#REVIEW: ESCAPING EXODUS, by Nicky Drayden

Nicky Drayden has written three books, and I have read all three and at least briefly discussed each of them here. Her first book, The Prey of Gods, ended up being too much for me, and I actually didn’t manage to finish it because of how completely nuts it was, although I think it’s due for a reread sometime soon regardless. Her second book, Temper, was a much more assured novel but still wasn’t quite a home run for me. The interesting thing about Drayden’s work is that she is very obviously a writer with an enormous amount of potential, and even though I didn’t finish her first book and didn’t exactly love the second she was still very much an author I was keeping an eye on and was going to continue to buy books from.

And, y’all, Escaping Exodus is the book I’ve been waiting for. I was sooooo right to keep watching Drayden; this book is the payoff, and will end up quite highly ranked on my end of the year list, which is coming in the next couple of weeks. Drayden continues with her firehose of ideas and her intensely weird fiction; this one is about a Juliet- and Juliet-esque love between an heiress to a matriarchy and someone who is effectively a manual laborer, only they’re also traveling through space in a living generation ship while they’re doing it. Throw in atypical family structures (everyone has multiple sets of parents and multiple spouses, of both genders, and blending “matrilines” is a big part of the politics of the book) and a fascinating bit at the end where we find out that there are other spaceships out there and that the colonies on those ships have evolved, and cared for their ships, very differently from the characters in this, and … man, this is really something special.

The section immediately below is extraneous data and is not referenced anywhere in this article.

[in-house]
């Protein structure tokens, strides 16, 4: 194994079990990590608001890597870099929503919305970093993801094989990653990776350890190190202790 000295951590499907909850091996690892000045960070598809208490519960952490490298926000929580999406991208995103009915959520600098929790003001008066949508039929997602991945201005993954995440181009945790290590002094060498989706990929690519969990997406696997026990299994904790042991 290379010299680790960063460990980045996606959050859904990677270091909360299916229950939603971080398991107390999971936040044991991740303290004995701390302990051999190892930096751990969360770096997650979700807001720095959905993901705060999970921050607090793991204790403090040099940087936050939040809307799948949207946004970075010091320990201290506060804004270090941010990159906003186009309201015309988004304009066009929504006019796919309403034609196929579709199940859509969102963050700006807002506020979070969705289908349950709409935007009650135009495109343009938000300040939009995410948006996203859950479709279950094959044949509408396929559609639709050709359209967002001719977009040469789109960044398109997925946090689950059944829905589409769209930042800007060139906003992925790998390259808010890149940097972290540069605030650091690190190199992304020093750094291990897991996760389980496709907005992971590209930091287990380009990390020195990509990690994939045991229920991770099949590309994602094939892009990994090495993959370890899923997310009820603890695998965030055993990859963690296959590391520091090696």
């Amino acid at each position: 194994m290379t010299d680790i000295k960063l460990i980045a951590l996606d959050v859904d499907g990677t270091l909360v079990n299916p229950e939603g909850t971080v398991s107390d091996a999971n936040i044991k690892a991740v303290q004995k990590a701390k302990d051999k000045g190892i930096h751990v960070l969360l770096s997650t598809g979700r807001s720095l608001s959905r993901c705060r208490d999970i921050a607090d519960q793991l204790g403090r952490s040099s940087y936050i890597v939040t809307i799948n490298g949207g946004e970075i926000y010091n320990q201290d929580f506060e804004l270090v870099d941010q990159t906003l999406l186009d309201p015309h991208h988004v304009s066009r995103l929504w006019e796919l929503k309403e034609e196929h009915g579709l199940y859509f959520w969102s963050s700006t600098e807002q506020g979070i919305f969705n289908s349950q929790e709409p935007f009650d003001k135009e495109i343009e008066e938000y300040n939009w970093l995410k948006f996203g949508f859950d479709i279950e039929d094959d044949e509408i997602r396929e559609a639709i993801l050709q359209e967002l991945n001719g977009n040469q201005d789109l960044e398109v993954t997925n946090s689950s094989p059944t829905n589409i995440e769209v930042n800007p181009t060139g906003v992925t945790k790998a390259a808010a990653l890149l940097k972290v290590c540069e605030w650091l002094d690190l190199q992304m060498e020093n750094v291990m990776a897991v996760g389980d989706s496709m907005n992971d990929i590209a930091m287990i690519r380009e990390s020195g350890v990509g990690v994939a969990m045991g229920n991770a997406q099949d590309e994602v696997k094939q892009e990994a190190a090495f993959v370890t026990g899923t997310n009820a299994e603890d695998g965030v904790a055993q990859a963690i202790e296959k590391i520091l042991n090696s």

My only gripe is that the end doesn’t land quite as perfectly as I’d like; one storyline that I was quite interested in kind of gets disregarded in the last twenty pages or so, which was a bit of a disappointment, but overall this is the book I always felt like Drayden was going to write eventually and I’ve finally got. It’s just much more under control than her previous work; you got the idea in Temper to some extend and to quite a large extent in The Prey of Gods that her ideas just got away from her, and that feeling is gone from this. This novel is tight in a way her previous work hasn’t been, and you should all read it. God, 2019 has been a great year for books.

In which I shitpost

I don’t actually have anything of substance to say tonight, to the point where I’m not going to bother cross-posting this to Facebook like I usually do.  I’m mostly just posting because I’ve had a nice little run going for the last several weeks and I’m coming out of my September Death Cold (TM) just in time to go back to work.  So… thank unions for three-day weekends, I suppose, because otherwise I’d have had to take off from work and now I don’t have to.  Yay?